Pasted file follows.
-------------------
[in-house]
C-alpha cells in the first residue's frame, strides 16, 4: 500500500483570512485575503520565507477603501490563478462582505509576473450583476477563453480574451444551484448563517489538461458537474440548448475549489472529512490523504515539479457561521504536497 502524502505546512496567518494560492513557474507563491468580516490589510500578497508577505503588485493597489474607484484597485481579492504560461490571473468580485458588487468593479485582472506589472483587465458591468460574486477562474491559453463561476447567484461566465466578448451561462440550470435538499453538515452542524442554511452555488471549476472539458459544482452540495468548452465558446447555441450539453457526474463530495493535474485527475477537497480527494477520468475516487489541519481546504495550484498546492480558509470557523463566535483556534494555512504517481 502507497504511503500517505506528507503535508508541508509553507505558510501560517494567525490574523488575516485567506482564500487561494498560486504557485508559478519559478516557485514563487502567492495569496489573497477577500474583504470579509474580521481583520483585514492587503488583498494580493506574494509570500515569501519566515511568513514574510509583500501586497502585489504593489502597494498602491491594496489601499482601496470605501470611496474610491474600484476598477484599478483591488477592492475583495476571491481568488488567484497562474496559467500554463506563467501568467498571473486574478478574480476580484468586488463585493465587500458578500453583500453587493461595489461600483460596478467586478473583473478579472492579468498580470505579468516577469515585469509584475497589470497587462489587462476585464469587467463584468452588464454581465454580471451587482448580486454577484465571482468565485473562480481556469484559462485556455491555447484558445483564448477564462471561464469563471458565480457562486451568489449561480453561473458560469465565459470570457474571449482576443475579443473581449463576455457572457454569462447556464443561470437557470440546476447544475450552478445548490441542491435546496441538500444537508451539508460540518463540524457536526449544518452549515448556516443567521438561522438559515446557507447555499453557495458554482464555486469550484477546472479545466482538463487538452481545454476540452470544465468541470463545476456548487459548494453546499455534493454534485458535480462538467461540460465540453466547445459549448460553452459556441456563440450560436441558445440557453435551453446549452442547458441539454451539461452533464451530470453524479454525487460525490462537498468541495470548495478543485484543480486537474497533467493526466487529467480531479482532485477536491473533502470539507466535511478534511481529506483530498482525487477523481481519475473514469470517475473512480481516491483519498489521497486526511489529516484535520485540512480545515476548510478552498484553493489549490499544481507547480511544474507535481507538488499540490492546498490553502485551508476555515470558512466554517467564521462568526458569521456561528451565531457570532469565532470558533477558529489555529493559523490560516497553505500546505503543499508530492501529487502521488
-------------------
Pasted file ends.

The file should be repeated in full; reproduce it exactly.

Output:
[in-house]
C-alpha cells in the first residue's frame, strides 16, 4: 500500500483570512485575503520565507477603501490563478462582505509576473450583476477563453480574451444551484448563517489538461458537474440548448475549489472529512490523504515539479457561521504536497 502524502505546512496567518494560492513557474507563491468580516490589510500578497508577505503588485493597489474607484484597485481579492504560461490571473468580485458588487468593479485582472506589472483587465458591468460574486477562474491559453463561476447567484461566465466578448451561462440550470435538499453538515452542524442554511452555488471549476472539458459544482452540495468548452465558446447555441450539453457526474463530495493535474485527475477537497480527494477520468475516487489541519481546504495550484498546492480558509470557523463566535483556534494555512504517481 502507497504511503500517505506528507503535508508541508509553507505558510501560517494567525490574523488575516485567506482564500487561494498560486504557485508559478519559478516557485514563487502567492495569496489573497477577500474583504470579509474580521481583520483585514492587503488583498494580493506574494509570500515569501519566515511568513514574510509583500501586497502585489504593489502597494498602491491594496489601499482601496470605501470611496474610491474600484476598477484599478483591488477592492475583495476571491481568488488567484497562474496559467500554463506563467501568467498571473486574478478574480476580484468586488463585493465587500458578500453583500453587493461595489461600483460596478467586478473583473478579472492579468498580470505579468516577469515585469509584475497589470497587462489587462476585464469587467463584468452588464454581465454580471451587482448580486454577484465571482468565485473562480481556469484559462485556455491555447484558445483564448477564462471561464469563471458565480457562486451568489449561480453561473458560469465565459470570457474571449482576443475579443473581449463576455457572457454569462447556464443561470437557470440546476447544475450552478445548490441542491435546496441538500444537508451539508460540518463540524457536526449544518452549515448556516443567521438561522438559515446557507447555499453557495458554482464555486469550484477546472479545466482538463487538452481545454476540452470544465468541470463545476456548487459548494453546499455534493454534485458535480462538467461540460465540453466547445459549448460553452459556441456563440450560436441558445440557453435551453446549452442547458441539454451539461452533464451530470453524479454525487460525490462537498468541495470548495478543485484543480486537474497533467493526466487529467480531479482532485477536491473533502470539507466535511478534511481529506483530498482525487477523481481519475473514469470517475473512480481516491483519498489521497486526511489529516484535520485540512480545515476548510478552498484553493489549490499544481507547480511544474507535481507538488499540490492546498490553502485551508476555515470558512466554517467564521462568526458569521456561528451565531457570532469565532470558533477558529489555529493559523490560516497553505500546505503543499508530492501529487502521488